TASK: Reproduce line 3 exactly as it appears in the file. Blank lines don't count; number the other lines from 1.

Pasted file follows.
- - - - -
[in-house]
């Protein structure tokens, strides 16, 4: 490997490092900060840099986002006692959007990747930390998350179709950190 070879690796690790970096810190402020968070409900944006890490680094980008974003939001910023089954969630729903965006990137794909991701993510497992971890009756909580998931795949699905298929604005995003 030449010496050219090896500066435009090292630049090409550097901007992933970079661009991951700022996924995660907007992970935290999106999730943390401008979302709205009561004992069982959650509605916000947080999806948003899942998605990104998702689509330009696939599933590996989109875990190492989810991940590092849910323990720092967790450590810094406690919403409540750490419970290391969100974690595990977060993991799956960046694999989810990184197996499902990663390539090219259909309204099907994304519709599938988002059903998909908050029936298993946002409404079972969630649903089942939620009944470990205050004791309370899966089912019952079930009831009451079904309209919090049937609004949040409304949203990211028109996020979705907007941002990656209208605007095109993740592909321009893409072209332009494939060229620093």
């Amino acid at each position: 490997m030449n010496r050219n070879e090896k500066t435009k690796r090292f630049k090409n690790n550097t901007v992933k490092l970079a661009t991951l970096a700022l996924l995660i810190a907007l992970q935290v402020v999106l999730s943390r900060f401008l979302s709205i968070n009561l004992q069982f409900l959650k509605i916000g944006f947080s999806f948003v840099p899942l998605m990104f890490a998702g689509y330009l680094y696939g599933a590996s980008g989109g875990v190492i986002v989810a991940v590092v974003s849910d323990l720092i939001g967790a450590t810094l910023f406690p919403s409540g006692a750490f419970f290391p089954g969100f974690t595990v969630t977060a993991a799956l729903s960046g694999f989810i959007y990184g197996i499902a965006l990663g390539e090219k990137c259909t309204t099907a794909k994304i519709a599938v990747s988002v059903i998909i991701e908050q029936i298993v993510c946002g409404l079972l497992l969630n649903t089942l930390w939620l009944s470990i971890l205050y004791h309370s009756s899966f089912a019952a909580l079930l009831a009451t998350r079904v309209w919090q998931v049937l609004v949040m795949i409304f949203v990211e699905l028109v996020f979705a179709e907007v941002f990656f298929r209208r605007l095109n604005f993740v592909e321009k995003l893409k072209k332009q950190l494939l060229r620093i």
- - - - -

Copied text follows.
């Amino acid at each position: 490997m030449n010496r050219n070879e090896k500066t435009k690796r090292f630049k090409n690790n550097t901007v992933k490092l970079a661009t991951l970096a700022l996924l995660i810190a907007l992970q935290v402020v999106l999730s943390r900060f401008l979302s709205i968070n009561l004992q069982f409900l959650k509605i916000g944006f947080s999806f948003v840099p899942l998605m990104f890490a998702g689509y330009l680094y696939g599933a590996s980008g989109g875990v190492i986002v989810a991940v590092v974003s849910d323990l720092i939001g967790a450590t810094l910023f406690p919403s409540g006692a750490f419970f290391p089954g969100f974690t595990v969630t977060a993991a799956l729903s960046g694999f989810i959007y990184g197996i499902a965006l990663g390539e090219k990137c259909t309204t099907a794909k994304i519709a599938v990747s988002v059903i998909i991701e908050q029936i298993v993510c946002g409404l079972l497992l969630n649903t089942l930390w939620l009944s470990i971890l205050y004791h309370s009756s899966f089912a019952a909580l079930l009831a009451t998350r079904v309209w919090q998931v049937l609004v949040m795949i409304f949203v990211e699905l028109v996020f979705a179709e907007v941002f990656f298929r209208r605007l095109n604005f993740v592909e321009k995003l893409k072209k332009q950190l494939l060229r620093i």